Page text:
Wednesday 31 July 2013

Why does the Comma have a comma?

Buddleia bushes are flowering in our garden and I love their rich scent. It’s not only me that is attracted to the plants, as their dark purple flower spikes are visited by large numbers of bees and butterflies that collect the supplies of nectar provided by the plants. The Buddleia benefits, as pollen is spread by the insects when they gather this “gift”, and the bees and butterflies gain fuel for flight and a high-energy source of food for rearing young in bees. Both groups of insects also use the sugars in nectar as a store; with bees producing honey and butterflies body fat.

As the insects move over the flower spikes, it is easy to look at them closely and the common Peacock and White butterflies have been joined by Commas (Polygonia c-album), which seem plentiful this year. The wings of Commas have a jagged profile and, as with most butterflies, have beautiful colouration on the upper surface of the wings and a brown colour on the under surface, with a pattern resembling bark or lichen. The ragged outline of the wings, and the patterns of their lower surface, are likely to provide protection against predation during rest, when the wings are closed. The butterflies are then camouflaged and look to me like pieces of bark or dead leaves. I say “look to me”, as our perceptions are so much governed by our own senses and we do not know how the butterflies look to their natural predators. We know that the Comma is eaten by birds like great tits,1 but presumably in greater numbers when the wings are open and the butterflies active.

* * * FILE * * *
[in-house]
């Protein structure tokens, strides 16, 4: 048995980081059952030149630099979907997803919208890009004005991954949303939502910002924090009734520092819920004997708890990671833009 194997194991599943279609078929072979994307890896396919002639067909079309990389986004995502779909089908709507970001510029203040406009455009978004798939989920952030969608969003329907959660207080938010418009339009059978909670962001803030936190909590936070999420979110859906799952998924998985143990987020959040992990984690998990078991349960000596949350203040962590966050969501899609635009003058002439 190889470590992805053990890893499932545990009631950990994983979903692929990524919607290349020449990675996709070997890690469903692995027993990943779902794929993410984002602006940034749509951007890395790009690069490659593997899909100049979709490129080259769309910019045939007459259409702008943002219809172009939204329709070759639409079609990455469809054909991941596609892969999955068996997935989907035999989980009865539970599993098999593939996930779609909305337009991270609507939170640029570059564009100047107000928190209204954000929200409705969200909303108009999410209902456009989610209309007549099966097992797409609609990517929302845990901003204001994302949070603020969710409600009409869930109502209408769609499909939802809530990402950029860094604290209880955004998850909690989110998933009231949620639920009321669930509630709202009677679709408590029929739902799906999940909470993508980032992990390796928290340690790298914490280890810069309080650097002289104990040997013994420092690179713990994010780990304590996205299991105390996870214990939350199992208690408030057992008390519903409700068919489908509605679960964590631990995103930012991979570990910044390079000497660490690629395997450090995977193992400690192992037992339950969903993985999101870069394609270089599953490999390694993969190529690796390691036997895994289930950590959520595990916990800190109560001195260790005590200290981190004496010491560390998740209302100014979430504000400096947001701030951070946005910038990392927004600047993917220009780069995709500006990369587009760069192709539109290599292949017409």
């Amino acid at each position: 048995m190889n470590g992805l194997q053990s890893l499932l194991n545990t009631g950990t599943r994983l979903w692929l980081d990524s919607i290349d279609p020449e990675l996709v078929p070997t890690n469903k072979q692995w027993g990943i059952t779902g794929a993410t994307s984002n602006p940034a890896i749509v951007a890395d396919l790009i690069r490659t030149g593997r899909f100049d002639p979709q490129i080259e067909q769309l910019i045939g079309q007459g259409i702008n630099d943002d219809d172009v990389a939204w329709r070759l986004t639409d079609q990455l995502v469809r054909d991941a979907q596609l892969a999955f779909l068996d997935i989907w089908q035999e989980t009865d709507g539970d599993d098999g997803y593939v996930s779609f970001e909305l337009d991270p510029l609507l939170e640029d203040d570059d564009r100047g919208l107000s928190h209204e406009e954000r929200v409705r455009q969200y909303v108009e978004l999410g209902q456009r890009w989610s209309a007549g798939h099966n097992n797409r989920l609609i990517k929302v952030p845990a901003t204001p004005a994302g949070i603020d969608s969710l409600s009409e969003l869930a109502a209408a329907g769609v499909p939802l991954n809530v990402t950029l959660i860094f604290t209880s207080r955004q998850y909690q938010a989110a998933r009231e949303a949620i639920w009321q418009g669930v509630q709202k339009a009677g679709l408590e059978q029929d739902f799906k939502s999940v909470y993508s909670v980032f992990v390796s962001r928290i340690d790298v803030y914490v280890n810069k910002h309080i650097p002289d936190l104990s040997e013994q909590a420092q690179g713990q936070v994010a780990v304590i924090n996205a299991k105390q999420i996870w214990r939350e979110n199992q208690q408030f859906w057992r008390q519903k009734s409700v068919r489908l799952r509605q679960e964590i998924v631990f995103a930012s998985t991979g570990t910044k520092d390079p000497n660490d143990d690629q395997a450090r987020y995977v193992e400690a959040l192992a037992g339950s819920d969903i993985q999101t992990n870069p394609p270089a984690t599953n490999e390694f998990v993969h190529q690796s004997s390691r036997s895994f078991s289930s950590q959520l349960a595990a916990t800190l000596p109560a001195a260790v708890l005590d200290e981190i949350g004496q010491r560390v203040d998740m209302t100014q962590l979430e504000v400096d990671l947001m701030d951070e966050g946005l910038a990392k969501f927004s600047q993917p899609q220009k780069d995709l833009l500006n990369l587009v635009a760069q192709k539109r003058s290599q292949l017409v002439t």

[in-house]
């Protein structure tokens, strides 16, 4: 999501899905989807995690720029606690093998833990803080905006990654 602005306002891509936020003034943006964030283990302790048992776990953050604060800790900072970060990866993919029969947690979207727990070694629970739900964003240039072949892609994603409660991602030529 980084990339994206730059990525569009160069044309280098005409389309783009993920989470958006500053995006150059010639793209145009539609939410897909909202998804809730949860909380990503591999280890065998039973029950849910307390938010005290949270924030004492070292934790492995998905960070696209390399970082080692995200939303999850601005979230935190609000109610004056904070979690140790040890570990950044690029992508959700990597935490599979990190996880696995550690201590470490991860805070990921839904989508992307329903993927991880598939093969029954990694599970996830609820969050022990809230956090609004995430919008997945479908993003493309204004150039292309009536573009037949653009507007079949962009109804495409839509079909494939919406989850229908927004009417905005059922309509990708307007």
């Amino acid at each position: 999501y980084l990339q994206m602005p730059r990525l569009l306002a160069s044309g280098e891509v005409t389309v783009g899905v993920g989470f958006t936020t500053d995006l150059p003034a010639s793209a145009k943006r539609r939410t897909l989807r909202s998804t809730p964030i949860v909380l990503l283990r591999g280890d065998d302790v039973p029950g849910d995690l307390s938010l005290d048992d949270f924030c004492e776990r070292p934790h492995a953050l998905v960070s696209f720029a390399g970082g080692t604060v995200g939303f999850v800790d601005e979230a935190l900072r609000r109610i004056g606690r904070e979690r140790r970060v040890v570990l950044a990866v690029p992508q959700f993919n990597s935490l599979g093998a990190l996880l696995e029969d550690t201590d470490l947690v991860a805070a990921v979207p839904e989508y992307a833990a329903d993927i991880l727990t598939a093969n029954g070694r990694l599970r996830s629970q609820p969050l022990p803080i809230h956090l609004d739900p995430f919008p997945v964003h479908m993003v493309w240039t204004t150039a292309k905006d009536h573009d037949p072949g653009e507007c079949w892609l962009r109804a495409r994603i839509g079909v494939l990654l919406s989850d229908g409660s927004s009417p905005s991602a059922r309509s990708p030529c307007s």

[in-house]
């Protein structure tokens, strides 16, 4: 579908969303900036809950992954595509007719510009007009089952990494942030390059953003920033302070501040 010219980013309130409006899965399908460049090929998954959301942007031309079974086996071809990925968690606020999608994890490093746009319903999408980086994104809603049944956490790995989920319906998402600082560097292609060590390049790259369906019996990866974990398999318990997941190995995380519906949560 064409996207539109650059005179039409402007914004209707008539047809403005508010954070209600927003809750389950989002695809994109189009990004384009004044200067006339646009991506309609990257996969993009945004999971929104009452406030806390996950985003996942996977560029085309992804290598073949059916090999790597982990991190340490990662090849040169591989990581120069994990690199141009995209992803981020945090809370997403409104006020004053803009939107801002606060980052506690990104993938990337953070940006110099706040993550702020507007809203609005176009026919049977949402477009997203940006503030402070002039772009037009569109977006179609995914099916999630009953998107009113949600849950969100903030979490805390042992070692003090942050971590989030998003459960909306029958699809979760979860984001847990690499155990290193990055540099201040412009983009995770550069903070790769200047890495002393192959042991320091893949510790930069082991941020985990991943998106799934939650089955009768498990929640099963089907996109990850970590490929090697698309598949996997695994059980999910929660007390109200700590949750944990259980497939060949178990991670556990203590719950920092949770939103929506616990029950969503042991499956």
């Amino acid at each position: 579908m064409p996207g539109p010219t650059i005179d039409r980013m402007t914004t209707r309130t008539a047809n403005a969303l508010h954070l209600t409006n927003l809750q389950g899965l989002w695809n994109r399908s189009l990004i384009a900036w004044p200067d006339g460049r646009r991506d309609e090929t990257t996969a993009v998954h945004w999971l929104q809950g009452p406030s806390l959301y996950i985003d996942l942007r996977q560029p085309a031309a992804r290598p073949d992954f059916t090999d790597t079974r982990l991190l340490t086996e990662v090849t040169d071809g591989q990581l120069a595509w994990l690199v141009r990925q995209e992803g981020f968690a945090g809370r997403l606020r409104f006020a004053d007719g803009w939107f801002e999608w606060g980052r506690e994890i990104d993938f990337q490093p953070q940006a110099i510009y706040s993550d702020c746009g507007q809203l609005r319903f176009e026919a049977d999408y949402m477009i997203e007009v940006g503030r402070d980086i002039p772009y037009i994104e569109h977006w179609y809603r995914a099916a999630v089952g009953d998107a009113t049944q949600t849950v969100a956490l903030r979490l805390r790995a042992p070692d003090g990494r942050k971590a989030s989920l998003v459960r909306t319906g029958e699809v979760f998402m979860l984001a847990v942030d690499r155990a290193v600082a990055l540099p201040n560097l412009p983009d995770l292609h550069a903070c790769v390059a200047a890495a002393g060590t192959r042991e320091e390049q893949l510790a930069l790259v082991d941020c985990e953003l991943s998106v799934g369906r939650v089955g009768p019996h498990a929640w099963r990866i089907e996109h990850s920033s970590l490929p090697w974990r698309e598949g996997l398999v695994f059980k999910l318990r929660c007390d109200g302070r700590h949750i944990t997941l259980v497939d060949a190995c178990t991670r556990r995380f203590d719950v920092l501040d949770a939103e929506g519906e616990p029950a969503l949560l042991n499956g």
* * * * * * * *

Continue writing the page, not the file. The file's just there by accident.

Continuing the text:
A feature of the camouflage of the under surface of the wings is the “comma” from which these butterflies gain their common name. The marking varies from species to species, and also within species, but it is a feature of Comma butterflies throughout the Northern Hemisphere. Why do they have this marking? A creationist might argue that it is something for which only God has the answer and, without wanting to sound facetious, creationists may also feel that God created the comma as a talking point and as a means of showing us His omnipotence. An evolutionist would have no difficulty pointing to the selection of mutations that provide the effective camouflage of the under surface of the wings, as the colouration presumably enhances the survival of individuals in which it occurred. The mutations require changes in the pigmentation of individual scales and also of the wing outline, but what were the stages that led to the forms we see today? Does the comma provide any selective advantage, or is it neutral? No-one knows the answers to these questions, nor do we know why the upper surfaces of the wings have their characteristic brightly-coloured patterns. Unfortunately, we are hampered in our inquiry by viewing Nature with human sense organs and from a human perspective. Of course, it’s the only approach we have and that is always worth keeping in mind, especially as humans are so recent in the history of living organisms.

1 Nylin et al. (2001) Journal of the Lepidopterists' Society 55: 69-73

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